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Worries persist as UZ reopens

IT is a relief for Margaret Taruvinga, a science student at the University of Zimbabwe (UZ), that she will go back to college next month.

After spending a year doing nothing at home and a few months as a temporary secondary school teacher in Harare’s sprawling high-density suburb of Dzivaresekwa, Taruvinga is happy that she would soon pursue her academic dream.
Despite the joy at the re-opening of UZ on August 3, Taruvinga is worried about the high fees the university wants and where she would raise transport fares to commute from her Kuwadzana home since the campus will not offer accommodation because of the state of dilapidation of halls of residence.  The university has been intermittently closed in the past two years due to a plethora of reasons, among them student unrest over fees, a lecturers’ strike and water shortages.
The fees required for students in the faculties of humanities is US$404, sciences US$504 and veterinary science US$674.
Being the first-born in a family of seven — with one of her siblings being a student at the Women’s University — Taruvinga realises the reality that her parents would struggle to meet the fees and other costs attendant to.
UZ authorities this week said the fees should be paid before the college re-opens, adding that revenue inflows expected from the fees so far were very low.
From the expected US$922 000 from fees, only US$332 000 had been paid by July 6.
The projected revenue is also expected to dwindle after 1 010 students joined government’s cadetship programme where the state pays for their fees and on completion of their courses they would be bonded to government ministries and departments.
Students not on the programme would be required to pay cash upfront and show proof of payment before they are admitted into class.
Higher Education minister Stan Mudenge (top right) said the failure to re-open the UZ at the beginning of the year was a result of water problems — a matter the students union said was just one of the many reasons affecting the institution and other state universities.
Mudenge last week told parliament that: “I know a lot of people are asking why at the moment the UZ is failing to open for undergraduates and it is because of water. We approached Unicef to build us six boreholes as a temporary measure because Zinwa and the city council have not been able to provide water to the institution.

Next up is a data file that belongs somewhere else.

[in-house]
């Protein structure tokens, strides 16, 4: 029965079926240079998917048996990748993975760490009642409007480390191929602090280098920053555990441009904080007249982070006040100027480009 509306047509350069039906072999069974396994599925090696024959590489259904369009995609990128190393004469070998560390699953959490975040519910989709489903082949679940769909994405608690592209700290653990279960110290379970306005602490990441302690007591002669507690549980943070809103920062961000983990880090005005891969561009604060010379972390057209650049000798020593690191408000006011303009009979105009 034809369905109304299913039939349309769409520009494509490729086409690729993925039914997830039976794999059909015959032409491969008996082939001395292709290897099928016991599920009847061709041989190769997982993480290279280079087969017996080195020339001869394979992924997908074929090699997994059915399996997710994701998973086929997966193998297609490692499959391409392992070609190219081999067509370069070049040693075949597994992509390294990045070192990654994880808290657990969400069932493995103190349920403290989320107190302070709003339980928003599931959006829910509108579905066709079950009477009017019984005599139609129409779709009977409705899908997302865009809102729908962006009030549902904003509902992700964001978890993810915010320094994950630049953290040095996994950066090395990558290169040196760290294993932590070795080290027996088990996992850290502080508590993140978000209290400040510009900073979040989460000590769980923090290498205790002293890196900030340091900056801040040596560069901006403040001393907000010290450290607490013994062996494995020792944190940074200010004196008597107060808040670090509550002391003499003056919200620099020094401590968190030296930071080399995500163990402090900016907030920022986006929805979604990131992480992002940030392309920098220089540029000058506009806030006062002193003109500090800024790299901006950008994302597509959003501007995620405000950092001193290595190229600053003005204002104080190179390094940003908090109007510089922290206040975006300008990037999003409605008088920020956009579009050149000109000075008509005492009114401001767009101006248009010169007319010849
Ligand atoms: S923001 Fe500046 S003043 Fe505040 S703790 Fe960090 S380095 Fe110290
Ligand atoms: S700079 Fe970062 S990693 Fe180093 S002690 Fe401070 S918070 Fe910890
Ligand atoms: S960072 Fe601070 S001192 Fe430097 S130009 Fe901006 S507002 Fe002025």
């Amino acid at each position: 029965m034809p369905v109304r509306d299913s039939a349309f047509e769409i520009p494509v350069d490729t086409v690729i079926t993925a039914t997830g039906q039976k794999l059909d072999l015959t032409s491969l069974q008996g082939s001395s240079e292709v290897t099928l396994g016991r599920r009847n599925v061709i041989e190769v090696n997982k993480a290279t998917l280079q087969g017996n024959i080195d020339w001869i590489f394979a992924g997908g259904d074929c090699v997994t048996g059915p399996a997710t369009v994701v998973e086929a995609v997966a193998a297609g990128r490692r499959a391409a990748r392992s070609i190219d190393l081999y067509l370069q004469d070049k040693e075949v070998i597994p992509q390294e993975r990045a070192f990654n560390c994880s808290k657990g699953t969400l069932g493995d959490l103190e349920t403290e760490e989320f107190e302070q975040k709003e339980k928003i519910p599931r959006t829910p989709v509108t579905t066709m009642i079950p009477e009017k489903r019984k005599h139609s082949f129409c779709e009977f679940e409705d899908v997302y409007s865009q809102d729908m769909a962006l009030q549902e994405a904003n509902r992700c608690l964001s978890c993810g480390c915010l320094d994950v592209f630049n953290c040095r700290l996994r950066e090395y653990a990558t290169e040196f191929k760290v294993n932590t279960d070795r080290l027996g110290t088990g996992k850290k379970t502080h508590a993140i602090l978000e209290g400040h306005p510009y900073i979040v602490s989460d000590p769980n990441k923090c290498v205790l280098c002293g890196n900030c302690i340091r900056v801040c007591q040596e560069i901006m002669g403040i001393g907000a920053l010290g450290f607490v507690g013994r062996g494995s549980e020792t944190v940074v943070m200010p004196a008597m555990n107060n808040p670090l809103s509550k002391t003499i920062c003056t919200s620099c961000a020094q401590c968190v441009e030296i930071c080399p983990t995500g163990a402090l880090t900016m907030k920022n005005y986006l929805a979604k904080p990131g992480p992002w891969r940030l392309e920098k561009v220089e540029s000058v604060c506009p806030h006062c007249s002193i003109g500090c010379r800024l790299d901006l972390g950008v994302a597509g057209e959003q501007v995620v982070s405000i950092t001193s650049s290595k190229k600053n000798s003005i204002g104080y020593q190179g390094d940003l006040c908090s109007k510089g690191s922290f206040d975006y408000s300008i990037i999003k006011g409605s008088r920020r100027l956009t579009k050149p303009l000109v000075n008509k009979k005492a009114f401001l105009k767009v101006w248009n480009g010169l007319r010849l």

“I am also concerned as a parent. My own daughter is a final-year student at the UZ and is failing to complete her degree, so I know how the other parents are feeling on this matter,” he said. “We hoped that when the six boreholes were drilled, the university would open but of the six boreholes, three collapsed, one yielded no water and two gave out poor supply of water.”
The minister said Unicef had to drill 13 more boreholes, the majority of which were now supplying adequate water.
While the water crisis seemed to have been resolved, the plight of the UZ students looks set to continue.
Students from outside Harare would have to find accommodation after the college said its halls of residence were inhabitable. This entails more costs to be endured by the students.
This week, the Zimbabwe National Students Union (Zinasu) and Zimbabwe Congress of Students Unions (Zicosu) met with parliament’s Portfolio Committee on Higher and Tertiary Education to discuss the state of tertiary education in the country and the plight of students.
The parliamentary committee comprised lawmakers Patrick Zhuwao, Editor Matamisa, Marvellous Khumalo, Anastasia Ndlovu, Jefrison Chitando and Hamandishe Maramwidze.
The unions pressed the portfolio committee on the need for a holistic approach in dealing with the problems faced by the UZ.
The unions told the committee that the “exorbitant fees” were “beyond the reach of the majority of the students”.
The unions also raised the issue of National University of Science and Technology students who were barred from writing their examinations after failing to pay the fees.
Zinasu and Zicosu said apart from the fees, the colleges had dilapidated “infrastructure and the acute shortage of accommodation”. They also highlighted the unprofessionalism in the running of examinations by Higher Education Examinations Council.
The unions told the committee that the problems at the institutions of higher learning stemmed from inadequate funding from the fiscus and asked the committee to put pressure on the government to prioritise and fund tertiary institutions.
The unions also raised the plight of academic and non-academic staff in all state tertiary institutions.
Lecturers and non-academic staff have in the past two years been on strike pressing for better remuneration and working conditions.
Last week, a disgruntled university lecturer wrote to the Zimbabwe Independent saying that even if 1 000 boreholes were drilled at the campus, chances were high that the university would not open its doors next month.
“Lecturers are grumbling and petulant because of poor working conditions. Staff are ridiculously underpaid and administration has turned a blind eye,” the lecturer wrote.
Meanwhile, Harare City Council this week said they were working flat out to restore water supplies at UZ.
“Water supplies continue to stabilise with preference being given to the central business district industry and the Mount Pleasant areas to maintain uninterrupted water supplies at the University of Zimbabwe,” said a council report on water supplies and sanitation infrastructure     rehabilitation progress.

Wongai Zhangazha

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